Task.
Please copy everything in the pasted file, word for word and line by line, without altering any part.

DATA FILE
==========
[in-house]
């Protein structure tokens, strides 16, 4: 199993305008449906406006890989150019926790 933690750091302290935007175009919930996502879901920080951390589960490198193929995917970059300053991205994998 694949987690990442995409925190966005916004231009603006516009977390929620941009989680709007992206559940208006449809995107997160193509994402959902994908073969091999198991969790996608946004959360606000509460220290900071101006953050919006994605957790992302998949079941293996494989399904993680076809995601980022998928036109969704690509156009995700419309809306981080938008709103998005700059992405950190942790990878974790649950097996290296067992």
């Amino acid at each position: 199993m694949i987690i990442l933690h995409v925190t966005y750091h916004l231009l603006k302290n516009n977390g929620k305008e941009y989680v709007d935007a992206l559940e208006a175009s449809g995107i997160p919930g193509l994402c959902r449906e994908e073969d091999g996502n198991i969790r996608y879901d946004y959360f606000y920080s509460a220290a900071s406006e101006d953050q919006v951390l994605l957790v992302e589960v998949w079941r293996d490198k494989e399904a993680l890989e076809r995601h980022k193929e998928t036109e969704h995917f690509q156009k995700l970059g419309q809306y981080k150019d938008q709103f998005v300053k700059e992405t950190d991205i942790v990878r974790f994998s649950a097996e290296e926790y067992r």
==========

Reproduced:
[in-house]
């Protein structure tokens, strides 16, 4: 199993305008449906406006890989150019926790 933690750091302290935007175009919930996502879901920080951390589960490198193929995917970059300053991205994998 694949987690990442995409925190966005916004231009603006516009977390929620941009989680709007992206559940208006449809995107997160193509994402959902994908073969091999198991969790996608946004959360606000509460220290900071101006953050919006994605957790992302998949079941293996494989399904993680076809995601980022998928036109969704690509156009995700419309809306981080938008709103998005700059992405950190942790990878974790649950097996290296067992």
């Amino acid at each position: 199993m694949i987690i990442l933690h995409v925190t966005y750091h916004l231009l603006k302290n516009n977390g929620k305008e941009y989680v709007d935007a992206l559940e208006a175009s449809g995107i997160p919930g193509l994402c959902r449906e994908e073969d091999g996502n198991i969790r996608y879901d946004y959360f606000y920080s509460a220290a900071s406006e101006d953050q919006v951390l994605l957790v992302e589960v998949w079941r293996d490198k494989e399904a993680l890989e076809r995601h980022k193929e998928t036109e969704h995917f690509q156009k995700l970059g419309q809306y981080k150019d938008q709103f998005v300053k700059e992405t950190d991205i942790v990878r974790f994998s649950a097996e290296e926790y067992r």